• The main issue with the Bright Angel trail is that we did the full Rim to River and back in the same day, at the end of May. They don’t recommend the same day trek from May to October because of extreme heat, advising to overnight/camp at the River bed instead, Nancy.

      We got lucky in that it was overcast for all but the last 90 minutes (for ne) and the last 2+ hours for Mr. Enthusiasm. If the sun had been out that strong all day we would have been done for. Lucky, lucky.

      • Yes, I had to invest in a can of bear spray for the Mount San Jacinto hike in SoCal, AND had to deal with the thin air.

        Makes me wonder why I love hiking so much??? 🙂

      • It’s a mystery. 😛
        It might have something with movement and air and light and sound and glorious vistas.

        We just got back from a 2 mile “hike” (if you’re being charitable) on the beach ~ air, sunlight, splashing waves, turquoise seas . . . BLISS! 😎

  16. First off, because you are awesome, I’ve discovered that I hit 10k steps every day except on my rest days. And, as for the steps in a HIIT workout – have you ever considered attaching your device to your shoes? or tucking it in a sock – I know your’s is bigger… but would putting it on your foot help the tracker monitor your movement?
    It’s been too cold for me to go outside, so I can’t run or walk everyday, so I put my tracker in my sock or attach it to my laces and go ride the stationary bike… that way it counts my steps and I still get in a good workout.

    • I guess what I’m not articulating clearly is that rather than worry about hitting 10k every day, I need to refocus my sights on having a good sweat. 25,000 steps in London that day was a piece of cake – and I wouldn’t qualify it as a workout. 🙂

      So, on those days when I’m hell-bent on getting to 10k, and involves me driving to a mall to walk around until I’ve hit the mark, instead I should be less concerned about the # of steps and more concerned with doing an ACTUAL workout. 🙂

  17. I wish I had a stamina like yours! LOL Who am I kidding, I can’t even get up to the 3rd floor at the office using the stairs without cursing. Sigh.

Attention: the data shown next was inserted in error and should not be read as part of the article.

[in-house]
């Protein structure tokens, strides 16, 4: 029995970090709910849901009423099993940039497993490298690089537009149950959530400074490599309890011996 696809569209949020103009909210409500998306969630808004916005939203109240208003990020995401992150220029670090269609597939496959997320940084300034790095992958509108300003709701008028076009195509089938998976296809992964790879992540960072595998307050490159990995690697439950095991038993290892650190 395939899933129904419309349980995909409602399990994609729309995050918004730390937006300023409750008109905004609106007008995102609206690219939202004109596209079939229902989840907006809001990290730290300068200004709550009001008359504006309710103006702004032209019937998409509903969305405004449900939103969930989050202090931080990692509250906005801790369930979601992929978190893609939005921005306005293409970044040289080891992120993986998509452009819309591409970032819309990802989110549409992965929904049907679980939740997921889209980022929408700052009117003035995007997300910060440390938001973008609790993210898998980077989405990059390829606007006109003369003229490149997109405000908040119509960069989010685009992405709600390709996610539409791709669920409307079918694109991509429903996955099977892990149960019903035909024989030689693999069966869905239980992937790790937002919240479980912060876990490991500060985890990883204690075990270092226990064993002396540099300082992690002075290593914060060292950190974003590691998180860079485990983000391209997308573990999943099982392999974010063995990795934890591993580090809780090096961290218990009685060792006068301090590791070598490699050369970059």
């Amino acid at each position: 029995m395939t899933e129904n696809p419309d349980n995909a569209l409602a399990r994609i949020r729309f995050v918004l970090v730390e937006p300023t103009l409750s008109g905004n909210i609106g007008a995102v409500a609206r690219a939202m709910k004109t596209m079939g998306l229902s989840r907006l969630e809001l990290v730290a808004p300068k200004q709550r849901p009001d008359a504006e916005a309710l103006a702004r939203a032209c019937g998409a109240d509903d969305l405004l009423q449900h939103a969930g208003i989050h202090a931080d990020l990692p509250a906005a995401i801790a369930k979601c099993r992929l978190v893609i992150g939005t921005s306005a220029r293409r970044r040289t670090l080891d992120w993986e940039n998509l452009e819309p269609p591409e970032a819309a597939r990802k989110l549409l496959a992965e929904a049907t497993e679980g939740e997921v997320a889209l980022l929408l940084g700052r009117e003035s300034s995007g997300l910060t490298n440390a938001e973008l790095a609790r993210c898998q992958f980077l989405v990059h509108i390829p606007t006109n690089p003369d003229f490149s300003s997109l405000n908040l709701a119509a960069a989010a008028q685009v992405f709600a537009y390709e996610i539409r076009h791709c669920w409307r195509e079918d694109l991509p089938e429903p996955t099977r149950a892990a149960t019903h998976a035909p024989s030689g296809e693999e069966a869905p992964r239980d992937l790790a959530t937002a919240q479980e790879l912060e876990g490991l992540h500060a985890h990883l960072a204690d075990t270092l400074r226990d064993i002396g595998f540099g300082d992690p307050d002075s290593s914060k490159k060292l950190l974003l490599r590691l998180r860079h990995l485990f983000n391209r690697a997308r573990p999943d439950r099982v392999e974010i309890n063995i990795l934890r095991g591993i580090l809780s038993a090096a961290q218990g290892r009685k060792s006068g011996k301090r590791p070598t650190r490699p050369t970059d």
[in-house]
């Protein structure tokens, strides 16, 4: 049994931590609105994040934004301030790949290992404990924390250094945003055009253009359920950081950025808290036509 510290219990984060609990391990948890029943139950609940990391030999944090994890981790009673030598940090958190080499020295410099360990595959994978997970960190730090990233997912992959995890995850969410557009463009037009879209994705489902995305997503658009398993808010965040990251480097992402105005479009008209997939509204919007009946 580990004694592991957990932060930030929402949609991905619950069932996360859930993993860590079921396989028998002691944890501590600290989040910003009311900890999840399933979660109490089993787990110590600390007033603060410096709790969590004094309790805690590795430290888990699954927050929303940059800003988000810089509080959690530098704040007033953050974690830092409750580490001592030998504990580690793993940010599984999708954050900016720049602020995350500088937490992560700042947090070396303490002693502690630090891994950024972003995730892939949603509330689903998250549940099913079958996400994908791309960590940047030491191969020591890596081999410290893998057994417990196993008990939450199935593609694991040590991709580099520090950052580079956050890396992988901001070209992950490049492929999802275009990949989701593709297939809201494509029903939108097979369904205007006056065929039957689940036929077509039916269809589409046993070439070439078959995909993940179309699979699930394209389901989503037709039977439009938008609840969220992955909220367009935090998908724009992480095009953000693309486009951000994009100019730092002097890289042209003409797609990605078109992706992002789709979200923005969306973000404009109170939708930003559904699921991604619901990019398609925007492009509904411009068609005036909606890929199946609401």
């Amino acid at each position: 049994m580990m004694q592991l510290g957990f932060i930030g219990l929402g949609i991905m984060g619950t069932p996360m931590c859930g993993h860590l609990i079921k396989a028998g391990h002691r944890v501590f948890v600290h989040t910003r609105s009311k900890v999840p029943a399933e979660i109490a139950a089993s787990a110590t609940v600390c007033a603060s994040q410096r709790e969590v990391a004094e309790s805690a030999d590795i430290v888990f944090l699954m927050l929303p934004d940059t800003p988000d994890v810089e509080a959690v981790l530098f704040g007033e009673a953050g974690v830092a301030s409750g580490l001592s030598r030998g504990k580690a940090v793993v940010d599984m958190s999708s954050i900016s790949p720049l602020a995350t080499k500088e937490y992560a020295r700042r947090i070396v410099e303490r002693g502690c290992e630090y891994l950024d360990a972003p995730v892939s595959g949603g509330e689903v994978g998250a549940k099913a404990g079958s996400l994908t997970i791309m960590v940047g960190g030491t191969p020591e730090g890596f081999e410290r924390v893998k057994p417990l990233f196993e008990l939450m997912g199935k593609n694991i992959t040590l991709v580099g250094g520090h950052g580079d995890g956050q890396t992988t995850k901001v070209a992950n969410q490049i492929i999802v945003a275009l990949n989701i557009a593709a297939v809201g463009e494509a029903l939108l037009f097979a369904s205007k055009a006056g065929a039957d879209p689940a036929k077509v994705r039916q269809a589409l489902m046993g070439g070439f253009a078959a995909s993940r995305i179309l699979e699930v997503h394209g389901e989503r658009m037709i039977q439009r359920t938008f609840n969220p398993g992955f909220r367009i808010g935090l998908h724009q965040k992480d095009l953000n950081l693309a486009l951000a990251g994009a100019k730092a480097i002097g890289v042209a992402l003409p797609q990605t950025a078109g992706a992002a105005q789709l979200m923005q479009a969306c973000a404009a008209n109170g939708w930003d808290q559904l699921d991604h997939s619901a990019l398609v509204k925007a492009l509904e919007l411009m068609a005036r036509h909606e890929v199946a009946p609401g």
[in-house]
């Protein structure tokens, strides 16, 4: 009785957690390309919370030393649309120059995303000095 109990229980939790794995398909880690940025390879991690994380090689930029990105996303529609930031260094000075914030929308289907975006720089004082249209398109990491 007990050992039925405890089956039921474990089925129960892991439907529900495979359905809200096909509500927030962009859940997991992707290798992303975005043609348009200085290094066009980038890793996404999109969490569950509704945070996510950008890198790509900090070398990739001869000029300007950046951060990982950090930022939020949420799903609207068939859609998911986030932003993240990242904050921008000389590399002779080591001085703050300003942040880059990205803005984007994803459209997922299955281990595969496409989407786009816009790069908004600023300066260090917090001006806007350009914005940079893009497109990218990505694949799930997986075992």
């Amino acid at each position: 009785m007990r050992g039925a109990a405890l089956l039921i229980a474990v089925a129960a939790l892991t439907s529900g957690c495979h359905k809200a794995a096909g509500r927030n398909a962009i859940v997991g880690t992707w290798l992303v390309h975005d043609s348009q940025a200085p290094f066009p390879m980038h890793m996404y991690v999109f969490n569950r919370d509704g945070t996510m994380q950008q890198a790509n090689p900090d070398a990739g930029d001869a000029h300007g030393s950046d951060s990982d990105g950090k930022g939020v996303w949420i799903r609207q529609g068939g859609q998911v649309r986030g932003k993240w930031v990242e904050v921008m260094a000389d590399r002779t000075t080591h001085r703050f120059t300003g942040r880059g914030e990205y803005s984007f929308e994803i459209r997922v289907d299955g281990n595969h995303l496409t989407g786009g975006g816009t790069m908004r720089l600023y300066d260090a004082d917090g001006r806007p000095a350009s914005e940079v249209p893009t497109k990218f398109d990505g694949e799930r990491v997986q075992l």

18. Same page, same page! Yesterday I went to the ‘Y’ and did 10 minutes running on the treadmill followed by 50 minutes in a spinning class and an hour in zumba. Guess which part of my work out had the most steps. You got it, the 10 minutes of running! Seriously, sweat pouring down my face in the spinning and zumba classes, barely broke a sweat in the running but that’s where my Fitbit said I got the most done. Craziness. Of course, I did reach my 10,000 step goal by 10AM but you’re 100% correct, all steps are not created equally.

  19. I get stuck on numbers too. I’ve been running and I have this standard to hit a certain mileage and calorie burn. Then i decided to change up the run and do one of the preset workouts…with incline and speed changes. It kicked my butt! Yet, the time, calories and distance were smaller but I felt worked over. I think its important to switch up workouts for the variety and because I think that workout probably built more muscle than my normal higher calorie burning runs. Anyway, I hear you on fixating on the numbers, I do it too!

    • It’s certainly one reminder to move more, Cecilia. I’m not sure that hitting 10,000 steps every day is the ultimate measure of leading a healthy life though. Still, every step counts.

  20. Yes, I’m totally on board with you inventing some gadget that is the true measurement of movement and how it relates to actual health. In fact, I would give my left lung for somebody to do that, which, of course, would be a slight detriment to my overall health factor from then on, but still … accuracy. It might be worth the extra effort to breathe.

    • Hey, this reminds me, I keep meaning to try this OrangeTherapy Fitness that everyone is raving about. It’s a circuit-based classroom workout rotating around Rowing Machine, Treadmill and free weights. Totally tied to heart rate (chest strap monitor – and big screen/real-time readouts for everyone in the class). This workout is getting some rave reviews (including from my BFF in Denver, who swears by it). I must go check it out once I get the go-ahead from the doc.

  21. Pingback: Danger! Danger! | Spirit Lights The Way